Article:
Wright, whose previous knee issues forced him to miss most of the 2017 season and a sizable chunk this year, was a trusty long option in a suddenly patchwork Red Sox pen. The knuckler’s results wildly outshined his peripherals (as, it should be noted, is wont to occur among knuckleballers) for the fourth consecutive season, with the 34-year-old posting a stellar 2.68 ERA over 53 2/3 IP. The longtime starter figured to be the perfect change-of-pace hurler in a hard-throwing Red Sox pen that struggled mightily down the stretch.
Hembree, 29, was left off the roster for the opening round after allowing a startling 10 HR in an even 60 IP for Boston this season, the second straight in which the righty was plagued by a propensity for giving up the gopher ball. Acquired in a 2014 deadline deal from San Francisco in exchange for Jake Peavy, Hembree has stumbled to a mostly uneven career in Boston, where his early-career command woes have never quite been solved, leading to periodic bouts of wildness (4.05 BB/9 in ’18) and the aforementioned issues with the long ball. Still, Hembree adds a quality right-on-right option (he struck out 31% of same-side hitters he faced this year) to a pen facing perhaps the most dangerous collection of right-handed hitters the game has to offer.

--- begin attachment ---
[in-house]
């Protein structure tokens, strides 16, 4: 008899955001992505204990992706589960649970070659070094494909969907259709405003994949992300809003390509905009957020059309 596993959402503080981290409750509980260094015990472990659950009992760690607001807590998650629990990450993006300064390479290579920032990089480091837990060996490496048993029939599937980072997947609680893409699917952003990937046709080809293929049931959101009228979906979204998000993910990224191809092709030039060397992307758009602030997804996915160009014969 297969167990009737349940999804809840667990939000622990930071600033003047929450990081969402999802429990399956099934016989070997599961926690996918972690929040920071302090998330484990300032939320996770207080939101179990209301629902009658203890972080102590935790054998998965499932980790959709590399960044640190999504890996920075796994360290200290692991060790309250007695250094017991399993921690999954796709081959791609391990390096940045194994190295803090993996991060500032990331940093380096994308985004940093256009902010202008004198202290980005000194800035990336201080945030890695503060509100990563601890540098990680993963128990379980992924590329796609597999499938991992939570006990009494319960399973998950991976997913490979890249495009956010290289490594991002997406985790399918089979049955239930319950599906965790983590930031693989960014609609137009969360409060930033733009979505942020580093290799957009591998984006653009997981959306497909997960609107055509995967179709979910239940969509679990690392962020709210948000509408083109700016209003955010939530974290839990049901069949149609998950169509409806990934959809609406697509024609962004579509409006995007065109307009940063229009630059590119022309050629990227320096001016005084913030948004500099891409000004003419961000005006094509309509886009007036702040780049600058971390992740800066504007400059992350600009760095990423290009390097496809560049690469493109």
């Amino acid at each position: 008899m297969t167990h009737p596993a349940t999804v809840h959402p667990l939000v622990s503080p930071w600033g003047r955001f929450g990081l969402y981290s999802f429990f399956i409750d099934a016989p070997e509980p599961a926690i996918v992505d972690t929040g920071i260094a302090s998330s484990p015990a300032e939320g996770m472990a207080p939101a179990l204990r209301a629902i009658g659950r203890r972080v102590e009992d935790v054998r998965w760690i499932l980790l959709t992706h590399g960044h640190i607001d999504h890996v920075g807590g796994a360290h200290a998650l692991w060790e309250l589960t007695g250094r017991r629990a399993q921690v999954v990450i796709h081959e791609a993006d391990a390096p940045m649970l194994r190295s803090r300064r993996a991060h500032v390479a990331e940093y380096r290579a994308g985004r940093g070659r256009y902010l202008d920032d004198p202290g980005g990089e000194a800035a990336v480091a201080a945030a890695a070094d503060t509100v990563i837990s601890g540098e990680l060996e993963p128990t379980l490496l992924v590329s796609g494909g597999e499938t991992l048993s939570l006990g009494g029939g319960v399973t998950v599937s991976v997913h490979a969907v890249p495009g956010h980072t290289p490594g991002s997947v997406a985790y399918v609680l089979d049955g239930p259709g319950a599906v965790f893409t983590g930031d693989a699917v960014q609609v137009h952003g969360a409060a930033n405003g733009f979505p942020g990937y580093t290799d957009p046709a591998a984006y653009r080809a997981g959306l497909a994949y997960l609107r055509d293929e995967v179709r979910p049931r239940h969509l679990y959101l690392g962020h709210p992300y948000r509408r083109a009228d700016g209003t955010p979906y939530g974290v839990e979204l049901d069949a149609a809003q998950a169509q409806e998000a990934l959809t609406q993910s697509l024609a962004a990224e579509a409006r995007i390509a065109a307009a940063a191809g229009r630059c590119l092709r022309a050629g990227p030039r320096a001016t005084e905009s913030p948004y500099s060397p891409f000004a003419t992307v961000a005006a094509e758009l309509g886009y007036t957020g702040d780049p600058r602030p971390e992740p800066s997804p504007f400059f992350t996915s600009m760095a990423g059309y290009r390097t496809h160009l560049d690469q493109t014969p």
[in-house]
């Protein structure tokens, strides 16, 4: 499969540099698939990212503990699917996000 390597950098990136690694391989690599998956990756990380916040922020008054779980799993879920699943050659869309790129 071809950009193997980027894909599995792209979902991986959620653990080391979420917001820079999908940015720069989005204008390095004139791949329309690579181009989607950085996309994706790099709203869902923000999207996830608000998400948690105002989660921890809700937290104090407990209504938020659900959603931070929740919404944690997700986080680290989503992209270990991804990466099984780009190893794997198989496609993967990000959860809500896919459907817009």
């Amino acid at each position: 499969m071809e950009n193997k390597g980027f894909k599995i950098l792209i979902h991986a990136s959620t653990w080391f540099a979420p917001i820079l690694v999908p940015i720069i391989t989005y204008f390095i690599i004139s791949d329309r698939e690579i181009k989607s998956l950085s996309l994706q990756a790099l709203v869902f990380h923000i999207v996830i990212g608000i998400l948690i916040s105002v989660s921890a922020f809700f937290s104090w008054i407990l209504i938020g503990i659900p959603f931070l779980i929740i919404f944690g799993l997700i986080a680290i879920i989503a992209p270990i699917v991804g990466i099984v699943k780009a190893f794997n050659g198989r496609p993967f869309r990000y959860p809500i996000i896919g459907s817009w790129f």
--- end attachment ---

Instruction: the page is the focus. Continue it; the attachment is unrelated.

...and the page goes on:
Boston’s bullpen, perhaps the club’s only weak link, is still searching for reliable arms in the most pivotal part of the season. The Sox didn’t look far for upgrades in July or August this season, comfortable, perhaps, with their historically great offense and collection of Cy Young winners at the top of the rotation. Still, the team’s recent configurations hint slightly at a deep unease, with the club calling upon rotation lynchpin Rick Porcello in the 7th inning of last night’s 5-4 win, and stationing highly effective third starter Eduardo Rodriguez in the corps for an indefinite period.